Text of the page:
Rhizobial and non-Rhizobial nodulators of Pueraria phaseoloides

M. M. Wedage1, D. Gunawardana1,2

1Department of Botany, University of Sri Jayewardenepura, Sri Lanka.

2 Corresponding author (E-mail) – dilanthag_12@yahoo.com.au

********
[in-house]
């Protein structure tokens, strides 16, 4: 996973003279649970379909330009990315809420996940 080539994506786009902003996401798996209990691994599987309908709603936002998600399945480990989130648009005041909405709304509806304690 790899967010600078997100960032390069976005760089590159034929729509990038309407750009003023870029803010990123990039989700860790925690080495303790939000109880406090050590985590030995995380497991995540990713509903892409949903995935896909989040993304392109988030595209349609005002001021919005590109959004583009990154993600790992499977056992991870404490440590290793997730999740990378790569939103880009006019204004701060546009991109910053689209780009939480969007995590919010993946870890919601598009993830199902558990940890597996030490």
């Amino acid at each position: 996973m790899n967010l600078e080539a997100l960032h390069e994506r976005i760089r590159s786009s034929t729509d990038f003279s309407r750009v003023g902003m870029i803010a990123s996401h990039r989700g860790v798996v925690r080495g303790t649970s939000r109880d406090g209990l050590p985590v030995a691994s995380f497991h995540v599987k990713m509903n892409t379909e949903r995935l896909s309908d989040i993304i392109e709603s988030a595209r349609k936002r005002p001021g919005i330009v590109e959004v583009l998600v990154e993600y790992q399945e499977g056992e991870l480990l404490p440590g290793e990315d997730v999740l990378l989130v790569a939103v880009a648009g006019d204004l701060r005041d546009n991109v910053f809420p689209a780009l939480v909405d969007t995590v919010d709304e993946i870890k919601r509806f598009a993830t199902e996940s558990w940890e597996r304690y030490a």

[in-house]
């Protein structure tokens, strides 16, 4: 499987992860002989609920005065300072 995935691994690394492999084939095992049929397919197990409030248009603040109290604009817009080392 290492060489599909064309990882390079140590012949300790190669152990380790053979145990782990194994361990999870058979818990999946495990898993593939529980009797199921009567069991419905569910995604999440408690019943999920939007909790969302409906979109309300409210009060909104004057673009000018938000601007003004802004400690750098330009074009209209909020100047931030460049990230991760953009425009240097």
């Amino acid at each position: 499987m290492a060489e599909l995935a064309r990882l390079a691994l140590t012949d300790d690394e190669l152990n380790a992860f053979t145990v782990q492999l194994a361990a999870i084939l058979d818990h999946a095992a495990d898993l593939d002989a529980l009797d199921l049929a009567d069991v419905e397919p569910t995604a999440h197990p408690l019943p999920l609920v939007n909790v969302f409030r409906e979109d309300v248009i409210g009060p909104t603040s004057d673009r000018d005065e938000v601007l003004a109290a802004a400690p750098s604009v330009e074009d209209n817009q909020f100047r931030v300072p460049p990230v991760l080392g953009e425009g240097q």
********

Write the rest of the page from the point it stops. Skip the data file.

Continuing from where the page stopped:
Pueraria phaseoloides is a widely grown legume cover crop in Sri Lanka. Nitrogen fixation is performed by nodular inhabitants of this cover crop. We endeavored to isolate the whole array of diazotrophs colonizing the root nodules of this economically-significant cover crop. Four isolates were isolated by streaking a macerate of an active nodule from Pueraria phaseoloides and the identification of Rhizobial and Non-Rhizobial species was carried out using colony and cell morphology. One isolate from Pueraria phaseoloides (Sub 1), a gram negative bacterium contoured by a coccobacillus cell shape, (suggesting a likely non-Rhizobial identity), was a potent nodulator of Pueraria phaseoloides seedlings. A further three cultures (Sub 2, Sub 3 and Sub 4) too were able to nodulate Pueraria phaseoloides seedlings but were not as effective as Sub 1 in their nodulation potency. All four bacteria secreted to the extra-cellular medium cellulases suggesting their likely involvement in nodule formation and also showed characteristic patterns of motility to the chemoattractant proline. DNA extracted from Sub 1, Sub 3 and Sub 4 gave a PCR amplicon of the anticipated size (360 bp) using universal nifH primers, which indicated that the genetic foundation for the production of a unit of the nitrogenase enzyme, was found in the genome of these isolates.  In summary, we have unearthed here, a strong, likely non-Rhizobial nodulator, in the legume cover crop Pueraria phaseoloides, and three other bacilli bacteria, perhaps Rhizobia, capable of efficient nodulation. Further characterization of these isolates using molecular biology tools is ongoing.